The Southern Climate Impacts Planning Program (SCIPP) is a climate research program that focuses on helping the public improve planning for weather and climate-related disasters. SCIPP focuses on the high frequency of hazardous weather events, including extremes in precipitation. Over the past several years, SCIPP has speculated that there has been an increase in the number of ice storms within the region each winter. This paper analyzes trends in ice storm frequency and intensity for the years 2000-2009 using data from the National Climatic Data Center’s Storm Events and Storm Data datasets. For this period of study, it was found that an ice storm maximum stretches from southwestern Texas through Oklahoma, northwestern Arkansas, southeastern Kansas and central Missouri. It was also found that there is no consistent trend associated with the number of ice storms, the ice thickness values of recorded ice storms, or the number of ice storm catastrophes over the last ten years. Ice storm frequency was also briefly compared to atmospheric signals and El Nino-Southern Oscillation (ENSO) events. This project also identified discrepancies in ice storm reporting across National Weather Service office boundaries as evidenced through Geographic Information Systems mapping. This project provides preliminary results that can be incorporated into more extensive studies to create national criteria for documenting ice storms.


Verifying Model Forecasts of Arctic Fronts in Advance of Winter Storms in the Southern Plains [PDF]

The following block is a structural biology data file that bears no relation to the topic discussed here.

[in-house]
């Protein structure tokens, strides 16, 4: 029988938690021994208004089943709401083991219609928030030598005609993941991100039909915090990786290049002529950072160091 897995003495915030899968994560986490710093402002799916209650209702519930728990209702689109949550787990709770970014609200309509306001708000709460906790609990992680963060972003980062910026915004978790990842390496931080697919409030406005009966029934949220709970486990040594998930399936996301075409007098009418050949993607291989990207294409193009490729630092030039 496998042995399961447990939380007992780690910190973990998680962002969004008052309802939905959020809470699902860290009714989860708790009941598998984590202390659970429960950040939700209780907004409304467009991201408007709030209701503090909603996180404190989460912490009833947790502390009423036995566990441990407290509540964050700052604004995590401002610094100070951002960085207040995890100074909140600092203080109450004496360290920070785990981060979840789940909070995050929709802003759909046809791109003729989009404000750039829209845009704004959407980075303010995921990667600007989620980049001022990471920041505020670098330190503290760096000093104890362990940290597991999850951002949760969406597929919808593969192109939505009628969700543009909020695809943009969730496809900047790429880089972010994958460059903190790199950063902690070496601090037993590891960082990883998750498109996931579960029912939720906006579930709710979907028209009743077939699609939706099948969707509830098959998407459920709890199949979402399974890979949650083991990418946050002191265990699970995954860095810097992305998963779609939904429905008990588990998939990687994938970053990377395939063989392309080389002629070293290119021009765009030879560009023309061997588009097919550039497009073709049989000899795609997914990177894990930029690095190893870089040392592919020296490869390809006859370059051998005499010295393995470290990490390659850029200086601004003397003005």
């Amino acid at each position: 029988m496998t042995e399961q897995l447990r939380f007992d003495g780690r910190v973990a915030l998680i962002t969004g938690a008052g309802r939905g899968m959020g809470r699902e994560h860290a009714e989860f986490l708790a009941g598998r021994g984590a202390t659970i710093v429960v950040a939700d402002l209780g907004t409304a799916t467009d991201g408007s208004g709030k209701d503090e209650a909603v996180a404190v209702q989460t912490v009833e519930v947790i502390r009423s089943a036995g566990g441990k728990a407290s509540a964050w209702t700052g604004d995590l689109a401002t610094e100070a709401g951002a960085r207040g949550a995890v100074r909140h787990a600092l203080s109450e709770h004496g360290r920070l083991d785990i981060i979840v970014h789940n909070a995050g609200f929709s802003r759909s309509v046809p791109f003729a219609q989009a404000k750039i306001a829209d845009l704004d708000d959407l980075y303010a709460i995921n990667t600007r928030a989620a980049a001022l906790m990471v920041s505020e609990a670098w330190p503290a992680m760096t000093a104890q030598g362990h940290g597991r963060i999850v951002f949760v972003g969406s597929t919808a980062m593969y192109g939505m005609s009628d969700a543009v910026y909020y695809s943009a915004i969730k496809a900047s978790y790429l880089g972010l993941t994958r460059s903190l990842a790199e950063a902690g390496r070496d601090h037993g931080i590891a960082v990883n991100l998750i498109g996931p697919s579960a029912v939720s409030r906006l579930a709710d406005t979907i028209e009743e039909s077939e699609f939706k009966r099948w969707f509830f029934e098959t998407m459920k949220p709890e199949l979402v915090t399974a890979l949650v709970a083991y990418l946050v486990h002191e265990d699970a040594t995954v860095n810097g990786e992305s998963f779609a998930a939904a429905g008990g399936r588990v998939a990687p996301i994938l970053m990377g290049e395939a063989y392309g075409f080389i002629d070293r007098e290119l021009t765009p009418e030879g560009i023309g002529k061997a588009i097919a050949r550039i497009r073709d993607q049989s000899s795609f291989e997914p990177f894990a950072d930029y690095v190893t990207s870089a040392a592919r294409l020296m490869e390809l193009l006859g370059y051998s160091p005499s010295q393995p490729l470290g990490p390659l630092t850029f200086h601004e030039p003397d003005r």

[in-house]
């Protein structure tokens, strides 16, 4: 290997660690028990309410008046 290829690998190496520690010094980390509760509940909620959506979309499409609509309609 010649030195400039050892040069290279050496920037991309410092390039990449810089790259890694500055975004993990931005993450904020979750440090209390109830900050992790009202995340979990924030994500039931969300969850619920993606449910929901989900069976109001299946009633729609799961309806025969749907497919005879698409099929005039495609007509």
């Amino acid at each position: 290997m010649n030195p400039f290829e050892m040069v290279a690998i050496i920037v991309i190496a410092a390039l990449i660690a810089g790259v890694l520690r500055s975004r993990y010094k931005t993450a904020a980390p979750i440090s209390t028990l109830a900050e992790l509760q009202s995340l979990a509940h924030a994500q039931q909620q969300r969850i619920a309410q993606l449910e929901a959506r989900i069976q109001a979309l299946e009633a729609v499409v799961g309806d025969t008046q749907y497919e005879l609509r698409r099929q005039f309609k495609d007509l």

Willliam E. Leatham, IV
Mentors: Patrick Burke and Andrew Taylor (NOAA NWS Norman)

Arctic fronts and associated freezing line positions are of concern in winter storm forecasting. In the southern Great Plains of the United States the arrival of shallow arctic air plays a major role in the development of severe ice storms. At other times, the cold air becomes deep enough to support snowstorms and even blizzard conditions. Forecasters' providing at least twelve to twenty-four hour advanced warning allows the public and other groups time to prepare for these potentially dangerous events. Therefore, determining how operational forecast models perform in these situations is crucial to improving forecast accuracy and increasing our understanding of shallow cold air. This paper compares the observed surface freezing line and cold front location with model forecasts of both these features during the twenty-four hour period leading up to the onset of four winter storms. The model forecasts tend to move arctic fronts southward much too slowly. This has strong implications for the southward extent of winter storm warnings based on model forecasts, and their associated lead time.


Public Response to the 10 May 2010 Norman, Oklahoma Tornado [PDF]

Sarah Stalker
Mentors: Heather Lazrus (OU SSWIM), Kristin Kulhman (OU CIMMS), Randy Peppler (OU CIMMS), and Kim Klockow (OCS)

The purpose of this project is to gather initial actions and reactions from the public in response to the 10 May 2010 Norman, Oklahoma tornado. This is done in support of the National Severe Storms Laboratory's Warn-on-Forecast project for severe thunderstorm, tornado, and flash flood events. The tools and products that will be developed as part of the project are needed to improve warning for both the public and community stakeholders i.e. emergency managers, hospitals, and schools. This research study consisted of formally interviewing 6 individuals impacted by the May 10 storm and analyzing their responses. The majority of the interviewees did not feel any direct threat from the tornado during the early stages of storm development and advisories. Interestingly, with a longer lead-time promised by Warn-on-Forecast, most said they would still probably wait to obtain more information before taking any form of shelter or enact a safety plan. Most of the participants said it would be beneficial to see the expected track information Warn-on-Forecast will provide to help make their decisions on whether they felt the need to take safety measures. The results in this study will help to aid the National Severe Storms Laboratory in further development of the Warn-on-Forecast system with respect to public perspectives on longer lead times and other information needs.